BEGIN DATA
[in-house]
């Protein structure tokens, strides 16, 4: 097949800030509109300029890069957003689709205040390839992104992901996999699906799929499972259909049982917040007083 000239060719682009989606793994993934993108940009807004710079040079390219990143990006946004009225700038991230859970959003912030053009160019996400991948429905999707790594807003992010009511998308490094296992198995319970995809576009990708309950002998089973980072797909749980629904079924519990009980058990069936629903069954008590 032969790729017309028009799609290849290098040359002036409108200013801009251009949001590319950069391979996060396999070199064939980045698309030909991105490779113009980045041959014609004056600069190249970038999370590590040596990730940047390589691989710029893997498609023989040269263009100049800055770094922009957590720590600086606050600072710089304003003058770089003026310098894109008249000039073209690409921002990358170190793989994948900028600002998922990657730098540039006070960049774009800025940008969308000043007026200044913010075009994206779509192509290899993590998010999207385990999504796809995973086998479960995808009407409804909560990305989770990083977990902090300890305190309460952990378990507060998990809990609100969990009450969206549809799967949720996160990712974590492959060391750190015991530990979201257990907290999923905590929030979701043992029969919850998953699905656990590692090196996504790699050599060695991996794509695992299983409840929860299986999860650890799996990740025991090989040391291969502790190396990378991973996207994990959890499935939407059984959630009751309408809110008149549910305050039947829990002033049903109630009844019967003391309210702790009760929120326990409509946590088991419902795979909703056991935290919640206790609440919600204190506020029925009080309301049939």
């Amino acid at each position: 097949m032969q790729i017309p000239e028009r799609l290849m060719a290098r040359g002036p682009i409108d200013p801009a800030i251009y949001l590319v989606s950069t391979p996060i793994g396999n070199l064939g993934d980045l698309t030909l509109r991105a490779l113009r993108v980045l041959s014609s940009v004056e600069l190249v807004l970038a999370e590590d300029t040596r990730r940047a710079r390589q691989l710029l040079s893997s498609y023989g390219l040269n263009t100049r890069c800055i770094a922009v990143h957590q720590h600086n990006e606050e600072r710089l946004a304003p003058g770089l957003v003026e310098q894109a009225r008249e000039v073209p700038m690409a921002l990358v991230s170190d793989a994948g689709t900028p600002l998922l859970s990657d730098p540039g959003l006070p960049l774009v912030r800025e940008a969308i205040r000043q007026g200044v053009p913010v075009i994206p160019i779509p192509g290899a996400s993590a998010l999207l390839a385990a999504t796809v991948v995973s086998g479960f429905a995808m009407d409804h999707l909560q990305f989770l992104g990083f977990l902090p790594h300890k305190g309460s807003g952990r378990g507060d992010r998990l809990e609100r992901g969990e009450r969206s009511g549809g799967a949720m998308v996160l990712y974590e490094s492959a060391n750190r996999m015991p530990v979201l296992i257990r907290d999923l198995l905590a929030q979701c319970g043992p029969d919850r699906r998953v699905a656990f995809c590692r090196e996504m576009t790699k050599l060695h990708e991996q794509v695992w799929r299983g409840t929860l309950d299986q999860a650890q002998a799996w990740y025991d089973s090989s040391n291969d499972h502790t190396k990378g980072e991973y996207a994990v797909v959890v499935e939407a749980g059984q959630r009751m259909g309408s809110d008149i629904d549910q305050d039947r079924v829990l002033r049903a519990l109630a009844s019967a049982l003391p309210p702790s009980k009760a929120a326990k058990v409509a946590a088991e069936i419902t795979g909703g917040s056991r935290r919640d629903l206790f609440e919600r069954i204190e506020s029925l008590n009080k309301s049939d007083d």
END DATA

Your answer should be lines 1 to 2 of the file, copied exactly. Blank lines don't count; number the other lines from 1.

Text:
[in-house]
């Protein structure tokens, strides 16, 4: 097949800030509109300029890069957003689709205040390839992104992901996999699906799929499972259909049982917040007083 000239060719682009989606793994993934993108940009807004710079040079390219990143990006946004009225700038991230859970959003912030053009160019996400991948429905999707790594807003992010009511998308490094296992198995319970995809576009990708309950002998089973980072797909749980629904079924519990009980058990069936629903069954008590 032969790729017309028009799609290849290098040359002036409108200013801009251009949001590319950069391979996060396999070199064939980045698309030909991105490779113009980045041959014609004056600069190249970038999370590590040596990730940047390589691989710029893997498609023989040269263009100049800055770094922009957590720590600086606050600072710089304003003058770089003026310098894109008249000039073209690409921002990358170190793989994948900028600002998922990657730098540039006070960049774009800025940008969308000043007026200044913010075009994206779509192509290899993590998010999207385990999504796809995973086998479960995808009407409804909560990305989770990083977990902090300890305190309460952990378990507060998990809990609100969990009450969206549809799967949720996160990712974590492959060391750190015991530990979201257990907290999923905590929030979701043992029969919850998953699905656990590692090196996504790699050599060695991996794509695992299983409840929860299986999860650890799996990740025991090989040391291969502790190396990378991973996207994990959890499935939407059984959630009751309408809110008149549910305050039947829990002033049903109630009844019967003391309210702790009760929120326990409509946590088991419902795979909703056991935290919640206790609440919600204190506020029925009080309301049939």